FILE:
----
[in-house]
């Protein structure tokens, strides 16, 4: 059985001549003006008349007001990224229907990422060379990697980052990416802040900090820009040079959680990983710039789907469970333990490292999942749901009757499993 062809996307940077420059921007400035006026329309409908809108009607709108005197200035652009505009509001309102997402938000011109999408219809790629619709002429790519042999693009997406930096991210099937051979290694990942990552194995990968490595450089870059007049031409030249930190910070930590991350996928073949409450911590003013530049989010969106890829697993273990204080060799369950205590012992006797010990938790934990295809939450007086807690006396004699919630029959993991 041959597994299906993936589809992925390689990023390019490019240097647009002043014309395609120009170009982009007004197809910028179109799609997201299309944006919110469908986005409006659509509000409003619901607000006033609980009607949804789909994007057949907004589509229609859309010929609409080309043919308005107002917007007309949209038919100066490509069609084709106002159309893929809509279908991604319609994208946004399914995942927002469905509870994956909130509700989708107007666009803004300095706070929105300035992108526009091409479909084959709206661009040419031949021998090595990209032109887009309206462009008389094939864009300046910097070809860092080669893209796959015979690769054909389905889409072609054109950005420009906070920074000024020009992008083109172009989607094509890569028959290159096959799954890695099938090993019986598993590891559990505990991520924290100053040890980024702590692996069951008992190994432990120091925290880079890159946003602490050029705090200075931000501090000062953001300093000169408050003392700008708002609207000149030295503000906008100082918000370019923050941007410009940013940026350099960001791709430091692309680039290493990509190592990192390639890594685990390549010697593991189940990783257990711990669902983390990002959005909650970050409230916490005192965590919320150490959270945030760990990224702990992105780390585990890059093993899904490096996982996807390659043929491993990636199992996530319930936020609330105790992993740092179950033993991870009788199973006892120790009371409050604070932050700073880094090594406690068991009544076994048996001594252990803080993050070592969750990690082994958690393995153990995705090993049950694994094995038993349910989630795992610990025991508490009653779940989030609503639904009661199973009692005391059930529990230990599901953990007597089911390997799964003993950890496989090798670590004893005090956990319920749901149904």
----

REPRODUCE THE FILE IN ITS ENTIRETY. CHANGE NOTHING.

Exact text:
[in-house]
């Protein structure tokens, strides 16, 4: 059985001549003006008349007001990224229907990422060379990697980052990416802040900090820009040079959680990983710039789907469970333990490292999942749901009757499993 062809996307940077420059921007400035006026329309409908809108009607709108005197200035652009505009509001309102997402938000011109999408219809790629619709002429790519042999693009997406930096991210099937051979290694990942990552194995990968490595450089870059007049031409030249930190910070930590991350996928073949409450911590003013530049989010969106890829697993273990204080060799369950205590012992006797010990938790934990295809939450007086807690006396004699919630029959993991 041959597994299906993936589809992925390689990023390019490019240097647009002043014309395609120009170009982009007004197809910028179109799609997201299309944006919110469908986005409006659509509000409003619901607000006033609980009607949804789909994007057949907004589509229609859309010929609409080309043919308005107002917007007309949209038919100066490509069609084709106002159309893929809509279908991604319609994208946004399914995942927002469905509870994956909130509700989708107007666009803004300095706070929105300035992108526009091409479909084959709206661009040419031949021998090595990209032109887009309206462009008389094939864009300046910097070809860092080669893209796959015979690769054909389905889409072609054109950005420009906070920074000024020009992008083109172009989607094509890569028959290159096959799954890695099938090993019986598993590891559990505990991520924290100053040890980024702590692996069951008992190994432990120091925290880079890159946003602490050029705090200075931000501090000062953001300093000169408050003392700008708002609207000149030295503000906008100082918000370019923050941007410009940013940026350099960001791709430091692309680039290493990509190592990192390639890594685990390549010697593991189940990783257990711990669902983390990002959005909650970050409230916490005192965590919320150490959270945030760990990224702990992105780390585990890059093993899904490096996982996807390659043929491993990636199992996530319930936020609330105790992993740092179950033993991870009788199973006892120790009371409050604070932050700073880094090594406690068991009544076994048996001594252990803080993050070592969750990690082994958690393995153990995705090993049950694994094995038993349910989630795992610990025991508490009653779940989030609503639904009661199973009692005391059930529990230990599901953990007597089911390997799964003993950890496989090798670590004893005090956990319920749901149904």